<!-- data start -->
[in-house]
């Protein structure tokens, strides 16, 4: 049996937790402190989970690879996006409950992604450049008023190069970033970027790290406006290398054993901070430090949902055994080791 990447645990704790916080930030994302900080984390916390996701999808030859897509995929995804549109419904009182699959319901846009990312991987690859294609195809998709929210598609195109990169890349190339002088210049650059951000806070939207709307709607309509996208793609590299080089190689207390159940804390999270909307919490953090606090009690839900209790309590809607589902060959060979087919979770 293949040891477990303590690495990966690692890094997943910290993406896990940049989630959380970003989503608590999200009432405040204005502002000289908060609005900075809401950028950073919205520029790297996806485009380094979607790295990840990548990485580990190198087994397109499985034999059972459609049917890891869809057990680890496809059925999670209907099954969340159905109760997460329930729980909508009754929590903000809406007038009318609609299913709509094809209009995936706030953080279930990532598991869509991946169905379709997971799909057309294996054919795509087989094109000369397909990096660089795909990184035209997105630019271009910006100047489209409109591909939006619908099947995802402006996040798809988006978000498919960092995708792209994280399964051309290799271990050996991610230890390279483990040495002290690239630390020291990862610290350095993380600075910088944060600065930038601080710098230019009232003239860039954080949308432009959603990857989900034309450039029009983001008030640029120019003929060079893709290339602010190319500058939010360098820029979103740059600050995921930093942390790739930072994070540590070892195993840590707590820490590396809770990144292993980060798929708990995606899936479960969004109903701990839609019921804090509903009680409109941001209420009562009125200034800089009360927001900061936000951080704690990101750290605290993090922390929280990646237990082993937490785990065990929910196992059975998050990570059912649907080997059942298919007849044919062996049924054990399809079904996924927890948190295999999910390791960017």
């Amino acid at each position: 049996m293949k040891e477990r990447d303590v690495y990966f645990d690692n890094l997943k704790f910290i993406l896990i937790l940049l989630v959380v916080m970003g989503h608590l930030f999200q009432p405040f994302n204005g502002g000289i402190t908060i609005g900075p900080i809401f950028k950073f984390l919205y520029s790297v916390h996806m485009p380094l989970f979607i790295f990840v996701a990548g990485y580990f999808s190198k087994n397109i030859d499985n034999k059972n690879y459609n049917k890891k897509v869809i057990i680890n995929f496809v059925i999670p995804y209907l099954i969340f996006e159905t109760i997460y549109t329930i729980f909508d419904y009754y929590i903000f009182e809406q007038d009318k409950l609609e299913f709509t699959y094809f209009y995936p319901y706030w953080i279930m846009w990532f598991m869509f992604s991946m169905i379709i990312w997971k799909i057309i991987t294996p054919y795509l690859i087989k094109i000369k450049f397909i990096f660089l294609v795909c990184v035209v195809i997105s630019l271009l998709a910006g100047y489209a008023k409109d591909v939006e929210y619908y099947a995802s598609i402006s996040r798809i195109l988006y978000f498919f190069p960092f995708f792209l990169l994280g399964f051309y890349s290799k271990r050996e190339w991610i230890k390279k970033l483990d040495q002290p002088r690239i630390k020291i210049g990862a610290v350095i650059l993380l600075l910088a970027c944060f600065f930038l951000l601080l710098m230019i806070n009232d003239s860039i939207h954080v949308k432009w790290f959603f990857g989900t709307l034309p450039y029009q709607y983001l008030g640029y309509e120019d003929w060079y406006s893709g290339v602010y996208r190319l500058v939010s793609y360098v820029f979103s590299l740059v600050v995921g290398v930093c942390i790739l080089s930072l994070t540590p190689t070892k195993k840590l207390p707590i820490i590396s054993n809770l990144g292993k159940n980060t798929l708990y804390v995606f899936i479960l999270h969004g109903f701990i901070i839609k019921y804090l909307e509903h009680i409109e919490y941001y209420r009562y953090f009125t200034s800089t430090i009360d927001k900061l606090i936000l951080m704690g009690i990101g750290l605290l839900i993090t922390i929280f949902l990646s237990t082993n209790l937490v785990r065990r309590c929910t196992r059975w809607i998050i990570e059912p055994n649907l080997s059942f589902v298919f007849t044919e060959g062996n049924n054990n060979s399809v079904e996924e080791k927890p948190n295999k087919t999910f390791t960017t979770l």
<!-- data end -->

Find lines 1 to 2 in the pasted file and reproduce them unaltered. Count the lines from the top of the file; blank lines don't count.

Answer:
[in-house]
């Protein structure tokens, strides 16, 4: 049996937790402190989970690879996006409950992604450049008023190069970033970027790290406006290398054993901070430090949902055994080791 990447645990704790916080930030994302900080984390916390996701999808030859897509995929995804549109419904009182699959319901846009990312991987690859294609195809998709929210598609195109990169890349190339002088210049650059951000806070939207709307709607309509996208793609590299080089190689207390159940804390999270909307919490953090606090009690839900209790309590809607589902060959060979087919979770 293949040891477990303590690495990966690692890094997943910290993406896990940049989630959380970003989503608590999200009432405040204005502002000289908060609005900075809401950028950073919205520029790297996806485009380094979607790295990840990548990485580990190198087994397109499985034999059972459609049917890891869809057990680890496809059925999670209907099954969340159905109760997460329930729980909508009754929590903000809406007038009318609609299913709509094809209009995936706030953080279930990532598991869509991946169905379709997971799909057309294996054919795509087989094109000369397909990096660089795909990184035209997105630019271009910006100047489209409109591909939006619908099947995802402006996040798809988006978000498919960092995708792209994280399964051309290799271990050996991610230890390279483990040495002290690239630390020291990862610290350095993380600075910088944060600065930038601080710098230019009232003239860039954080949308432009959603990857989900034309450039029009983001008030640029120019003929060079893709290339602010190319500058939010360098820029979103740059600050995921930093942390790739930072994070540590070892195993840590707590820490590396809770990144292993980060798929708990995606899936479960969004109903701990839609019921804090509903009680409109941001209420009562009125200034800089009360927001900061936000951080704690990101750290605290993090922390929280990646237990082993937490785990065990929910196992059975998050990570059912649907080997059942298919007849044919062996049924054990399809079904996924927890948190295999999910390791960017």